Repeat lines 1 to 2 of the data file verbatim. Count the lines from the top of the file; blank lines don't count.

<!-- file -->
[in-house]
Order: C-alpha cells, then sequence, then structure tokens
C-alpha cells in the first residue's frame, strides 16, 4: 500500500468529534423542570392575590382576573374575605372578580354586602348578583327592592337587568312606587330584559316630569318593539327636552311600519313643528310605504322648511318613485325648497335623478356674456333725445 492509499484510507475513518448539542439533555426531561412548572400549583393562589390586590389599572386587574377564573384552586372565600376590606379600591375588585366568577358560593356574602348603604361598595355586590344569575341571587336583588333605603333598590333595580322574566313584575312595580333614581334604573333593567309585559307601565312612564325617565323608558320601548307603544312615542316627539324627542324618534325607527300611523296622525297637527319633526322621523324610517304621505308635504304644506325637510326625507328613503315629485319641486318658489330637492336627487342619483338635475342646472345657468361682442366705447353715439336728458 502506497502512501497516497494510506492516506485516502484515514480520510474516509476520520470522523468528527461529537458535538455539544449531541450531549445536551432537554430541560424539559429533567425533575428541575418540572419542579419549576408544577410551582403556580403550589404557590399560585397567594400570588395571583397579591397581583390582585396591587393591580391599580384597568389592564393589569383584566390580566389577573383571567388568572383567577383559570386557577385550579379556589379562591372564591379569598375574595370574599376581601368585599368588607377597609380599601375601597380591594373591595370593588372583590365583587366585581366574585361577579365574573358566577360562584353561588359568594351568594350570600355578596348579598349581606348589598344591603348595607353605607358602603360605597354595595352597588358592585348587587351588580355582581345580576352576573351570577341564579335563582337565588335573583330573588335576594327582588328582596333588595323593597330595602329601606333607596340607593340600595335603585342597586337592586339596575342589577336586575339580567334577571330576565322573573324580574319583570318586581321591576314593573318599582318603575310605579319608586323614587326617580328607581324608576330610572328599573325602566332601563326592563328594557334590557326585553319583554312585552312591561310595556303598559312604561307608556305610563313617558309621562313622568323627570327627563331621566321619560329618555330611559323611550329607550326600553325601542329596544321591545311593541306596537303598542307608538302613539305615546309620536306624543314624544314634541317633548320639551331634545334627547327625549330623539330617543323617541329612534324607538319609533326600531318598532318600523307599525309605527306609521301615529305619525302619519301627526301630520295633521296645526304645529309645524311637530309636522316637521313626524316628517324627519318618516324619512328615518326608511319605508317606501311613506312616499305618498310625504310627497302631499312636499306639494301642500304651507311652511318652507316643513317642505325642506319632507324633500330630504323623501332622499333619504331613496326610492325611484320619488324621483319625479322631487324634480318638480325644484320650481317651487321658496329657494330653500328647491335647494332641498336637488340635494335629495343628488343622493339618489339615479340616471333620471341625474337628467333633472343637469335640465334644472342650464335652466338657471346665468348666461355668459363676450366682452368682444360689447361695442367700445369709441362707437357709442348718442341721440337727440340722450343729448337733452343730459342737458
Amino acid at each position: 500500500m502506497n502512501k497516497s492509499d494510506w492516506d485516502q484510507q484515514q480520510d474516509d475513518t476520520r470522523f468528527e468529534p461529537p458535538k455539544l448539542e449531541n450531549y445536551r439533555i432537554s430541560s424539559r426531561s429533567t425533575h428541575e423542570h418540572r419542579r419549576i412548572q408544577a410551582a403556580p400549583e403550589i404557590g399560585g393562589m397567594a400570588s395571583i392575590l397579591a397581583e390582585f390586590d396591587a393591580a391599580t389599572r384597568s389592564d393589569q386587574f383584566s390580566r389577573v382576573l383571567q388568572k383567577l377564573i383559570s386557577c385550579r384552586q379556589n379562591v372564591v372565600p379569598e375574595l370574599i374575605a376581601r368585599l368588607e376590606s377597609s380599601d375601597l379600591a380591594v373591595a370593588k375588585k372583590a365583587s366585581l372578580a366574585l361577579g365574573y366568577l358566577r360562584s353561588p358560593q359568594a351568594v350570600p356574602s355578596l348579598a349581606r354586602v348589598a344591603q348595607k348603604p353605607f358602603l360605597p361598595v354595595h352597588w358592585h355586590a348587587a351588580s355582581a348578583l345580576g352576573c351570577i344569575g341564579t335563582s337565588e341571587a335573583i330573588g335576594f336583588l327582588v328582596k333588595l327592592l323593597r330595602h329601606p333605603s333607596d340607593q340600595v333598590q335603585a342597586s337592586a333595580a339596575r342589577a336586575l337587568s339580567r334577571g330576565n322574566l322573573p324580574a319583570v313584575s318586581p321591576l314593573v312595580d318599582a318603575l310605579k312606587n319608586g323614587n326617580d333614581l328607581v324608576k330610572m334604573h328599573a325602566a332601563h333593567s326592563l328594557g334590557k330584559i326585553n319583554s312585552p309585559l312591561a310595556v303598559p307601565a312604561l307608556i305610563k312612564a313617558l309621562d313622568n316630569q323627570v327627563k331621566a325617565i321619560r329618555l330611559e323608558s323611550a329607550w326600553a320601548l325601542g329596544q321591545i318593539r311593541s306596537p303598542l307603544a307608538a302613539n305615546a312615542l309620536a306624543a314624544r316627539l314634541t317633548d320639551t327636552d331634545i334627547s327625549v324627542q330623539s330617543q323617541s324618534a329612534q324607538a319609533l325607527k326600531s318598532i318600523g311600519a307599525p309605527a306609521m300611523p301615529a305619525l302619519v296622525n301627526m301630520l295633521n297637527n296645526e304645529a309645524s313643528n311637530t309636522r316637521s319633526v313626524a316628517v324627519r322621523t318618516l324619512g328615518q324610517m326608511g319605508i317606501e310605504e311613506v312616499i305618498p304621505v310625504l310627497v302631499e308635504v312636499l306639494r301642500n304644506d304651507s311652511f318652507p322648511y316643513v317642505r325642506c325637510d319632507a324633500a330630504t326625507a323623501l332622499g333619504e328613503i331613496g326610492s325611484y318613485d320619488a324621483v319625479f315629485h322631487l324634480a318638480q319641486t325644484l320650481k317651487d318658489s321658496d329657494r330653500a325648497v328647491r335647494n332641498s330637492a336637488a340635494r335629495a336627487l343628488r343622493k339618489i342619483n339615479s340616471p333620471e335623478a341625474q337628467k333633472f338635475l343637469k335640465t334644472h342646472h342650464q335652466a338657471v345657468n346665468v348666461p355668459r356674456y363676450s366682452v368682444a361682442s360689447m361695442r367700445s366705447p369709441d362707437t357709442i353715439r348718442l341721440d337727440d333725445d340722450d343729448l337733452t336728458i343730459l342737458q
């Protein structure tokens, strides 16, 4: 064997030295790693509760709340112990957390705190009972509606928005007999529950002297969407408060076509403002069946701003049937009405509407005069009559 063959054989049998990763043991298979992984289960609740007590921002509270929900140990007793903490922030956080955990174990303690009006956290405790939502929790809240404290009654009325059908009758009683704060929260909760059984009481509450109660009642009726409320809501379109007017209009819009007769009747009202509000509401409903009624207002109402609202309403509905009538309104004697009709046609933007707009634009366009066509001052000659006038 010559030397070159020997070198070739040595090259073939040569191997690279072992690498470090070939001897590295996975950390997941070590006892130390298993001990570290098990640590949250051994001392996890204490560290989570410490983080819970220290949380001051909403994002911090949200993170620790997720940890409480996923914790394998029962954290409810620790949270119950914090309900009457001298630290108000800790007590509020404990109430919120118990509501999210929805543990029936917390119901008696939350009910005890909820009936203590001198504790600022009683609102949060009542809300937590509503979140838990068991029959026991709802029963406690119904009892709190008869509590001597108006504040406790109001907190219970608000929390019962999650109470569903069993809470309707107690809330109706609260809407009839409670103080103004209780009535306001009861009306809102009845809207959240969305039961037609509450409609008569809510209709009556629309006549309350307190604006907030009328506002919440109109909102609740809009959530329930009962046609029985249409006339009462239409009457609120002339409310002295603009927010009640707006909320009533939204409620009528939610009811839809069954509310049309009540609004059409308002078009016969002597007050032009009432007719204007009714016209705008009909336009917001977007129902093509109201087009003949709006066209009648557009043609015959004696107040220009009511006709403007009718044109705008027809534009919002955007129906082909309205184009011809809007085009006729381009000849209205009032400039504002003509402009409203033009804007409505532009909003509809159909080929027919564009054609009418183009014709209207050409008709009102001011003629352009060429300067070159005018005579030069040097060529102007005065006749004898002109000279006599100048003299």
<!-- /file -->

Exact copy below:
[in-house]
Order: C-alpha cells, then sequence, then structure tokens